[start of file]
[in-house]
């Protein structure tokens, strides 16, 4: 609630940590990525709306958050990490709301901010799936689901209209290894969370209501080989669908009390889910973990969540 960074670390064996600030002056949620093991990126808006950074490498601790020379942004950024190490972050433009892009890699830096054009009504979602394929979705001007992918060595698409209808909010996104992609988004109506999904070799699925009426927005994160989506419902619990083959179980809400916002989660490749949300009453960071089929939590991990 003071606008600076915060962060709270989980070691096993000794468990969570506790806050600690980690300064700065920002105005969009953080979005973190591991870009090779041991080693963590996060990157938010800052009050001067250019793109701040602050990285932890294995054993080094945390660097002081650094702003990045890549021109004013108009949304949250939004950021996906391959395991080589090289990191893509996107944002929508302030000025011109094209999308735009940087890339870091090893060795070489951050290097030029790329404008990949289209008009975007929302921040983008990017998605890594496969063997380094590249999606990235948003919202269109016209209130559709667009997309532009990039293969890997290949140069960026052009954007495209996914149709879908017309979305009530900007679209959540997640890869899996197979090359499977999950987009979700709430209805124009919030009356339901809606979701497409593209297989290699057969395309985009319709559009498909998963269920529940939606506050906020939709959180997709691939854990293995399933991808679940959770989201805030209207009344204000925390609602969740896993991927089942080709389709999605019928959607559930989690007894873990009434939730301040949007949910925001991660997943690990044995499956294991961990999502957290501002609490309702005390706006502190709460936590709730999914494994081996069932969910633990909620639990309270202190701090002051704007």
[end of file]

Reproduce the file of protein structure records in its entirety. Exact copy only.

[in-house]
């Protein structure tokens, strides 16, 4: 609630940590990525709306958050990490709301901010799936689901209209290894969370209501080989669908009390889910973990969540 960074670390064996600030002056949620093991990126808006950074490498601790020379942004950024190490972050433009892009890699830096054009009504979602394929979705001007992918060595698409209808909010996104992609988004109506999904070799699925009426927005994160989506419902619990083959179980809400916002989660490749949300009453960071089929939590991990 003071606008600076915060962060709270989980070691096993000794468990969570506790806050600690980690300064700065920002105005969009953080979005973190591991870009090779041991080693963590996060990157938010800052009050001067250019793109701040602050990285932890294995054993080094945390660097002081650094702003990045890549021109004013108009949304949250939004950021996906391959395991080589090289990191893509996107944002929508302030000025011109094209999308735009940087890339870091090893060795070489951050290097030029790329404008990949289209008009975007929302921040983008990017998605890594496969063997380094590249999606990235948003919202269109016209209130559709667009997309532009990039293969890997290949140069960026052009954007495209996914149709879908017309979305009530900007679209959540997640890869899996197979090359499977999950987009979700709430209805124009919030009356339901809606979701497409593209297989290699057969395309985009319709559009498909998963269920529940939606506050906020939709959180997709691939854990293995399933991808679940959770989201805030209207009344204000925390609602969740896993991927089942080709389709999605019928959607559930989690007894873990009434939730301040949007949910925001991660997943690990044995499956294991961990999502957290501002609490309702005390706006502190709460936590709730999914494994081996069932969910633990909620639990309270202190701090002051704007």